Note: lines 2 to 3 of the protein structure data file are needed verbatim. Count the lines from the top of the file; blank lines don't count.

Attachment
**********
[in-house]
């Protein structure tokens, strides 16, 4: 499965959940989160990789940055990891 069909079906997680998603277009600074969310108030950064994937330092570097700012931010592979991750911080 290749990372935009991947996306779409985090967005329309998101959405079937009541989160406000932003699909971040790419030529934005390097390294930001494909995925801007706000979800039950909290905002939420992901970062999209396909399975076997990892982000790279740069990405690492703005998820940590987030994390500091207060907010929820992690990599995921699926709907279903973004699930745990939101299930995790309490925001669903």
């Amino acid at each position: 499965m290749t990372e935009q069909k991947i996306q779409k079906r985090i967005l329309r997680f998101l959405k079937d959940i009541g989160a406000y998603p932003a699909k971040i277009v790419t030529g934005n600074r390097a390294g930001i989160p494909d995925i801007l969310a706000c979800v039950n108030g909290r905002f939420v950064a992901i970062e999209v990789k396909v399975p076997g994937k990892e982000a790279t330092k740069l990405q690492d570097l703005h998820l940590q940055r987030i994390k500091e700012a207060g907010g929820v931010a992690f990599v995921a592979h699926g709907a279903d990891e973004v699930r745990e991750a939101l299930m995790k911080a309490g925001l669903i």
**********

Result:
């Protein structure tokens, strides 16, 4: 499965959940989160990789940055990891 069909079906997680998603277009600074969310108030950064994937330092570097700012931010592979991750911080 290749990372935009991947996306779409985090967005329309998101959405079937009541989160406000932003699909971040790419030529934005390097390294930001494909995925801007706000979800039950909290905002939420992901970062999209396909399975076997990892982000790279740069990405690492703005998820940590987030994390500091207060907010929820992690990599995921699926709907279903973004699930745990939101299930995790309490925001669903």
């Amino acid at each position: 499965m290749t990372e935009q069909k991947i996306q779409k079906r985090i967005l329309r997680f998101l959405k079937d959940i009541g989160a406000y998603p932003a699909k971040i277009v790419t030529g934005n600074r390097a390294g930001i989160p494909d995925i801007l969310a706000c979800v039950n108030g909290r905002f939420v950064a992901i970062e999209v990789k396909v399975p076997g994937k990892e982000a790279t330092k740069l990405q690492d570097l703005h998820l940590q940055r987030i994390k500091e700012a207060g907010g929820v931010a992690f990599v995921a592979h699926g709907a279903d990891e973004v699930r745990e991750a939101l299930m995790k911080a309490g925001l669903i």